- Celebrate some purely social occasions with all of the team together. We used to have a meal with our co-workers after our families distributed tracts on Saturday mornings. Both families contributed to the meal—the same menu every week—and it gave us some quality time together. When our children were younger, we celebrated American holidays (Thanksgiving and the Fourth of July) together with them.
- Honor each other in public and in private. Nothing chops a team apart faster than harmful talk. When you speak of your co-worker, only speak positively. Praise him, if you can. Never publicly criticize someone you work with. (Deal with any genuine issue privately.)
When things don’t go according to plan, we need to joyfully embrace Plan B. Many years ago in Spain, a veteran missionary told us he thought he would start a church every few years, be able to turn it over to a national pastor, and move on. To his dismay, the first church he founded was twenty years in the growing before it was ready to call a pastor. He started a new one after that, and now, it too has called a Spanish pastor. If at first things don’t work like you thought they would, ask the Lord for guidance. Sometimes, all you need is perseverance.
What if the team doesn’t work? Of course, there are ministries where partners just can’t work together. They have more issues than solutions. They don’t agree, and they don’t fit! It’s time to seek God’s leadership. Be humble, analyze the issues, and look for a satisfactory solution. If you have irreconcilable differences, bow out gracefully without bad-mouthing anyone. Make sure you don’t harm the cause of Christ on that field. If your team can’t work together, leave sweetly and quickly.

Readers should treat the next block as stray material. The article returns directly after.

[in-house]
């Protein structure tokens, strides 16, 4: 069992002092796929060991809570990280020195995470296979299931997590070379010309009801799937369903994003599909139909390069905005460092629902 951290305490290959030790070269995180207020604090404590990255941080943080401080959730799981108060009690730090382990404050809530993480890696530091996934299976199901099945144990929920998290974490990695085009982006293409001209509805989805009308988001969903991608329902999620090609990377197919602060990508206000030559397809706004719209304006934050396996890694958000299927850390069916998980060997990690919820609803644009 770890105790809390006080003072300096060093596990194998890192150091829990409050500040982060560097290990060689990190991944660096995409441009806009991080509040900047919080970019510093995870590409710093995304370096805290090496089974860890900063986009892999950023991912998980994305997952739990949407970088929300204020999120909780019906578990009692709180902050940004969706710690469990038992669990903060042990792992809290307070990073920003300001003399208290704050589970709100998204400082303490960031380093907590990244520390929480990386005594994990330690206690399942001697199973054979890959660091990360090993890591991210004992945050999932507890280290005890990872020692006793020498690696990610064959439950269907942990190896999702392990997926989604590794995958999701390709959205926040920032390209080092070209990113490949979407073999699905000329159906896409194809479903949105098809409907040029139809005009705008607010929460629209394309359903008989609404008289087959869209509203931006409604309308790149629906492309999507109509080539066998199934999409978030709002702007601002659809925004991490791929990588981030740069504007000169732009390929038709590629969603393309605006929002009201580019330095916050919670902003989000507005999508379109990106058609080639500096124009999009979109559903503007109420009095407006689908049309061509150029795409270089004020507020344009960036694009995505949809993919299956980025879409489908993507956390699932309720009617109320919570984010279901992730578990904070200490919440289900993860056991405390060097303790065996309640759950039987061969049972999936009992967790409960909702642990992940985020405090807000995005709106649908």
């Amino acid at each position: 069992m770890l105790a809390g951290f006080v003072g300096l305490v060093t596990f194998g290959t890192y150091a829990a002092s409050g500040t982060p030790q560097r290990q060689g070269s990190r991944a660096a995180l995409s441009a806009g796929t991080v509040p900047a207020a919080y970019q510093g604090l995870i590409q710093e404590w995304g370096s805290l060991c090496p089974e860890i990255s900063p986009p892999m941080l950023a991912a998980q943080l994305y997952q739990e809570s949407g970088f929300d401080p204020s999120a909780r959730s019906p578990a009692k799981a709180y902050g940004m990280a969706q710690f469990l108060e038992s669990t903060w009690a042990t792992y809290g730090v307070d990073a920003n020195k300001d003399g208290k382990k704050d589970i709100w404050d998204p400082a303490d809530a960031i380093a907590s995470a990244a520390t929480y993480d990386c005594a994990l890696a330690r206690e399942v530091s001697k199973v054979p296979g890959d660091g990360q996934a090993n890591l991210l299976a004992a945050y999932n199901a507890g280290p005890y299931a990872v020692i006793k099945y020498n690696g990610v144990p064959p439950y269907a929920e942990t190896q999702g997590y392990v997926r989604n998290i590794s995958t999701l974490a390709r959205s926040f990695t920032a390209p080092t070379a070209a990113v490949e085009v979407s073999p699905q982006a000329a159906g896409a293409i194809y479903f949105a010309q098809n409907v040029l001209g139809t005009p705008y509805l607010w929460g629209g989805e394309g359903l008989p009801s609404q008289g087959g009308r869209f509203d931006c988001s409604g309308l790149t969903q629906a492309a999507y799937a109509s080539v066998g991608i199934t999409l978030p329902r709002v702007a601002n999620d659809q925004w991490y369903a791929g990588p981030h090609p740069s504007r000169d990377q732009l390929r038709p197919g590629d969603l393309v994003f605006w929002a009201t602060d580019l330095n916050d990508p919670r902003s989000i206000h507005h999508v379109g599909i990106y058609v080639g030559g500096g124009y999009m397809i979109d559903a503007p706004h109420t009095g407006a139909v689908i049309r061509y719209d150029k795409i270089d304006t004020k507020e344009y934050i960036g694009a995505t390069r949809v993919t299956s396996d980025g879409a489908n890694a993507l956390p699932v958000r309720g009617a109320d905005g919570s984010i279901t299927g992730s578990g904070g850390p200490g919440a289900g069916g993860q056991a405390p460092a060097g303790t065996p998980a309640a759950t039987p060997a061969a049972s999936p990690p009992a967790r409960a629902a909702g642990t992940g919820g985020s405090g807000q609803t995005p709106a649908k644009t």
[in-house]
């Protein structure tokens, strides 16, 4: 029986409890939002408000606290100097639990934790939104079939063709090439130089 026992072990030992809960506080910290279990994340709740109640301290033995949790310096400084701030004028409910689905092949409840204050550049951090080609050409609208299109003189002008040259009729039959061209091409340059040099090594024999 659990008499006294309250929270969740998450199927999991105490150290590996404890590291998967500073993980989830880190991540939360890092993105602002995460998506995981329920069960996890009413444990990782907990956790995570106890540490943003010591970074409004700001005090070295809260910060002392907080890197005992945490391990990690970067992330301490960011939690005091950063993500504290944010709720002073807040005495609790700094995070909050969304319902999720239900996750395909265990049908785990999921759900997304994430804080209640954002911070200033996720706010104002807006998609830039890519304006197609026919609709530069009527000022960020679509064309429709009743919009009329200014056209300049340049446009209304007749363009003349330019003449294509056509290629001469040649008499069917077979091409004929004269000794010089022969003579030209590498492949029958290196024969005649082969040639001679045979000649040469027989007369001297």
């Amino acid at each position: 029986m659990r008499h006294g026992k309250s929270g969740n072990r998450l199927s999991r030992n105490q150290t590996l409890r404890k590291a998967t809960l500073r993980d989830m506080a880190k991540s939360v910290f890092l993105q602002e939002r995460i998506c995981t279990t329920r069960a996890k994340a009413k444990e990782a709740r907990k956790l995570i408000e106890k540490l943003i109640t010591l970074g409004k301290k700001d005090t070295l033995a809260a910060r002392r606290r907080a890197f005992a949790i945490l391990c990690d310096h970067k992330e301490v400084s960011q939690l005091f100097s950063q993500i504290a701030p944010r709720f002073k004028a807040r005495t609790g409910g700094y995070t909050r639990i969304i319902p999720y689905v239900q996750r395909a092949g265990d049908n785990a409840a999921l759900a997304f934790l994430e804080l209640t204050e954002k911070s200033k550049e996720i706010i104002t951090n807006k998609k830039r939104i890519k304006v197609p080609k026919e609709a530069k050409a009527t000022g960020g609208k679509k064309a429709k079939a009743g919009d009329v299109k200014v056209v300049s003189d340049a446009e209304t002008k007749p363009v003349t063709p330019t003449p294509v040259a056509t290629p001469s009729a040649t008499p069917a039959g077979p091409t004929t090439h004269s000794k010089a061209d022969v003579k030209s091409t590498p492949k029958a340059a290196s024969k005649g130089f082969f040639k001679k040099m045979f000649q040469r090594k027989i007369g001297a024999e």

What if there’s a moral or legal issue? Moral issues should be taken care of by the church, according to the guidelines in Matthew 18:15-17. Legal issues should be taken care of by government authorities.
Team ministries can be very effective in serving the Lord. We need only to read the book of Acts to see how the apostles and disciples went together on many of their missionary journeys. We watch Paul being evangelistic and father-like while Barnabas gave people special help as they were finding their way in their Christian faith and ministry. We see great orators like Apollos learning doctrine in the home of Aquila and Priscilla. We watch Dorcas making clothes for widows, Lydia opening her spacious home, and Rhoda keeping the door at a prayer meeting. Each person counts. Every role is important.
Whether your particular part in the team ministry is great or small, the Lord appreciates everything that's done in His name, His power, and for His glory.
So then neither is he that planteth any thing,
neither he that watereth; but God that giveth the increase.
Now he that planteth and he that watereth are one:
and every man shall receive his own reward according to his own labour.
For we are labourers together with God:
ye are God’s husbandry, ye are God’s building.
According to the grace of God which is given unto me,
as a wise masterbuilder, I have laid the foundation, and another buildeth thereon.
But let every man take heed how he buildeth thereupon.
For other foundation can no man lay than that is laid, which is Jesus Christ.
Now if any man build upon this foundation
gold, silver, precious stones, wood, hay, stubble;
Every man’s work shall be made manifest:
for the day shall declare it, because it shall be revealed by fire;
and the fire shall try every man’s work of what sort it is.
If any man’s work abide which he hath built thereupon,
he shall receive a reward (1 Corinthians 3:7-14).
So run, that ye may obtain (1 Corinthians 9:24b).
May the Lord find us faithful!